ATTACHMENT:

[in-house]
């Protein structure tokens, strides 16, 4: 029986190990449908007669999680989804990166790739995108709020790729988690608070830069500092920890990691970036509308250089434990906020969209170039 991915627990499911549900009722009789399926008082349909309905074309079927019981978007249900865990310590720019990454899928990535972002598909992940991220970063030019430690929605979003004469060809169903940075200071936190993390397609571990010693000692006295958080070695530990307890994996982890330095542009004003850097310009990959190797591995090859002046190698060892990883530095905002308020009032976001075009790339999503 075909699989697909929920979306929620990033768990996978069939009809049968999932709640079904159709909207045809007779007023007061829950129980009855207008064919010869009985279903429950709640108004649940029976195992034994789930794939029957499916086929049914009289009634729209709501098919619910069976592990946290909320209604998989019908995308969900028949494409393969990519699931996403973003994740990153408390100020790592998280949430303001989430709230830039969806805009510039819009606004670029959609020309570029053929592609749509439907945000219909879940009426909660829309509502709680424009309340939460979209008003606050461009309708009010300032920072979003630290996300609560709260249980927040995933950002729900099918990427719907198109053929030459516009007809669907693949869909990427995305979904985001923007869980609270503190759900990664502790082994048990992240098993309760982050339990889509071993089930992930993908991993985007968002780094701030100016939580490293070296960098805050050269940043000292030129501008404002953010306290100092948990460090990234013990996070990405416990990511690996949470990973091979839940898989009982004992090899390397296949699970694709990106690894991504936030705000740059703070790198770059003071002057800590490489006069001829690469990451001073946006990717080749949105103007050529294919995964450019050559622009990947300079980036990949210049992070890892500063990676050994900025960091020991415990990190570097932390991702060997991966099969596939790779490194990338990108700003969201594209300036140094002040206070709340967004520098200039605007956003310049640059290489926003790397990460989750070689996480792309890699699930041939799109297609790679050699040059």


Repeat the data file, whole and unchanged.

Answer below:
[in-house]
């Protein structure tokens, strides 16, 4: 029986190990449908007669999680989804990166790739995108709020790729988690608070830069500092920890990691970036509308250089434990906020969209170039 991915627990499911549900009722009789399926008082349909309905074309079927019981978007249900865990310590720019990454899928990535972002598909992940991220970063030019430690929605979003004469060809169903940075200071936190993390397609571990010693000692006295958080070695530990307890994996982890330095542009004003850097310009990959190797591995090859002046190698060892990883530095905002308020009032976001075009790339999503 075909699989697909929920979306929620990033768990996978069939009809049968999932709640079904159709909207045809007779007023007061829950129980009855207008064919010869009985279903429950709640108004649940029976195992034994789930794939029957499916086929049914009289009634729209709501098919619910069976592990946290909320209604998989019908995308969900028949494409393969990519699931996403973003994740990153408390100020790592998280949430303001989430709230830039969806805009510039819009606004670029959609020309570029053929592609749509439907945000219909879940009426909660829309509502709680424009309340939460979209008003606050461009309708009010300032920072979003630290996300609560709260249980927040995933950002729900099918990427719907198109053929030459516009007809669907693949869909990427995305979904985001923007869980609270503190759900990664502790082994048990992240098993309760982050339990889509071993089930992930993908991993985007968002780094701030100016939580490293070296960098805050050269940043000292030129501008404002953010306290100092948990460090990234013990996070990405416990990511690996949470990973091979839940898989009982004992090899390397296949699970694709990106690894991504936030705000740059703070790198770059003071002057800590490489006069001829690469990451001073946006990717080749949105103007050529294919995964450019050559622009990947300079980036990949210049992070890892500063990676050994900025960091020991415990990190570097932390991702060997991966099969596939790779490194990338990108700003969201594209300036140094002040206070709340967004520098200039605007956003310049640059290489926003790397990460989750070689996480792309890699699930041939799109297609790679050699040059």